We need a poster of Darwin with a safety pin through the nose, Sex Pistol’s cover style. We need to metaphorically defecate on his grave, to drag him from the ridiculous pedestal where he stands taunted by Creationists, who unfairly understand Evolution =Darwin: because we implied it was so! We need more New Scientist headlines saying “Darwin Was Wrong!” not less, more real understanding of the history of science, and more realization that science is a progress done by women and men, not just bearded geniuses of another age. No lone gunman, no bearded genius from a far away country gave us modern science: it was built on the work of thousands of anonymous hardworking men and women, and geniuses are justthe pop stars of the science worlkd – the ones who we all remember. Maybe next time you pick up a history of Science book, and get very excited by the hero’s amazing successes and triumph over adversity, it is worth remebering that for that one great thinker, a thousand more dedicated researchers worked quietly building the framework for thei rbreakthrough.
We all stand upon the shoulders of giants: but we see further when we are supported by a human pyramid of dedicated scientists we never get to read books about too: it’s good to be reminded of that fact. The Hollywood Myth of the maverick who takes on the system and wins is endearing and sells books; but in the end the mountains of journal articles, the decades collecting specimens, and the humble assistance of the millions who selflessly dedicate their lives to increasing human knowledge counts for more.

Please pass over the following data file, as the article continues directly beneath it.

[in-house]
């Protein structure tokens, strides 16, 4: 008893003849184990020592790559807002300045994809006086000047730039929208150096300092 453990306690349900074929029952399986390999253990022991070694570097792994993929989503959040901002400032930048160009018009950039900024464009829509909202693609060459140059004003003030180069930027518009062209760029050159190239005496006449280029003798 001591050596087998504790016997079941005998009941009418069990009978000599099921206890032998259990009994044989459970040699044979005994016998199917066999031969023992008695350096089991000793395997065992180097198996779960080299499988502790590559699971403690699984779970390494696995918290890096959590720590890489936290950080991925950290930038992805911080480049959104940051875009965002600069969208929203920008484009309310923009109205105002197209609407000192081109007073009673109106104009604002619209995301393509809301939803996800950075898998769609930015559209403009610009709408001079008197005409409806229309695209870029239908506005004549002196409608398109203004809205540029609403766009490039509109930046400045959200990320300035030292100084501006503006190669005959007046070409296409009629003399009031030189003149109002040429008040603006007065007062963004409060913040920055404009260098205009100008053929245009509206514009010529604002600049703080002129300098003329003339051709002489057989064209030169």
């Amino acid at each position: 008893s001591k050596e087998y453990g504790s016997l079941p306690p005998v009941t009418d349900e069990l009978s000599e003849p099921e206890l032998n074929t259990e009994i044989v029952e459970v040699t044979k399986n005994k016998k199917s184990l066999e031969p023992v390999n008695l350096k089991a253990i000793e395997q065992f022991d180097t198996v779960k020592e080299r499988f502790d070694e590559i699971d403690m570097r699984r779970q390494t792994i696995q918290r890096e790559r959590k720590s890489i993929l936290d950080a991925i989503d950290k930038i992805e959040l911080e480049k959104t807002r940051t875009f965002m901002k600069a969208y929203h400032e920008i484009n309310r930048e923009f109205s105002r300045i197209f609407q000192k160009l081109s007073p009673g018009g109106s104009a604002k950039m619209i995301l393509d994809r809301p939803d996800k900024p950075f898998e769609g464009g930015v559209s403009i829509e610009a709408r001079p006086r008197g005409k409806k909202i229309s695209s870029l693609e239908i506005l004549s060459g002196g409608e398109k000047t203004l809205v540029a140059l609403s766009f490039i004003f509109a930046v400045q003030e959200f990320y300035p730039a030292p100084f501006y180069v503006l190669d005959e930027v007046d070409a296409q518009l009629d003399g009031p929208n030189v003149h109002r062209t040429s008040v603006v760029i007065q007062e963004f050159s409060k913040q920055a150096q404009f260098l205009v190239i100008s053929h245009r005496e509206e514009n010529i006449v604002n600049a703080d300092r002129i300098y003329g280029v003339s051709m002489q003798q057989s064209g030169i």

While I don’t have as much free time as I would like these days, the forum at http://forum.richarddawkins.net/ remains one of my favourite places to hang out on the net, along with the JREF forum and UK Skeptics. My beliefs are of course very different to the majority of posters in these places, which makes it all the more fun.
Anyway got a message this morning, it seems that the RD forum has a new monthly science writing competition, which seems very apt, and a move which I applaud heartily. The rewards for winning are intangible – but I am sure the competition will be fierce. If I had any science writing skills I might try, and to be honest if any month the topic is on an area I am familiar with I might try anyway.
To quote Mazille from the forum
The Monthly RDF Science Writing Award
We have a lot of professional scientists and very well-versed laymen on the forum and so we decided to make use of those formidable intellectual resources. We challenge you to write an article about a specific topic – which will be revealed later on – and enter it into a competition for “The Monthly RDF Science Writing Award”!
Every month we will give you the opportunity to take part in this competition. The goal is to write the best article covering a scientific topic of your choice – although with certain restraints. For each round of the competition we will set a general topic (e.g. “Our Solar System”, or “The Subatomic World”), from which you can choose any field of interest to write about. After we have announced the general topic of a new round, competitors will have three weeks time to write their articles and enter them in the competition and after those three weeks users will have another week to vote for the best scientific article.
Hopefully some of the readers of my blog will be interested enough to register at RD.net if the have not already, and enter. Full details of the competition can be found here.
This is the aspect of Dawkins I really like – his science writing, not the dubious atheistic arguments. :) Anyway a great idea, and I hope it succeeds well!